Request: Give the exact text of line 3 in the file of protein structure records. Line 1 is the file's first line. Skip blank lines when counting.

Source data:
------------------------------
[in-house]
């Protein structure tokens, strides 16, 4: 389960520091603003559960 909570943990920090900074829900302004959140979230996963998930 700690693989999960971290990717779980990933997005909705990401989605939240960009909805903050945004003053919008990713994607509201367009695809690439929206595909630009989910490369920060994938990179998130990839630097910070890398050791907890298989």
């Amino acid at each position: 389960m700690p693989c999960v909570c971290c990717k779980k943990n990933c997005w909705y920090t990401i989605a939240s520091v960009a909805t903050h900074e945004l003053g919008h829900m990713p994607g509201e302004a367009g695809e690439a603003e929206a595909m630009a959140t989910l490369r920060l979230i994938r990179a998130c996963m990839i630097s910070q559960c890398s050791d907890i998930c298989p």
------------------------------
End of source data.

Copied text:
């Amino acid at each position: 389960m700690p693989c999960v909570c971290c990717k779980k943990n990933c997005w909705y920090t990401i989605a939240s520091v960009a909805t903050h900074e945004l003053g919008h829900m990713p994607g509201e302004a367009g695809e690439a603003e929206a595909m630009a959140t989910l490369r920060l979230i994938r990179a998130c996963m990839i630097s910070q559960c890398s050791d907890i998930c298989p």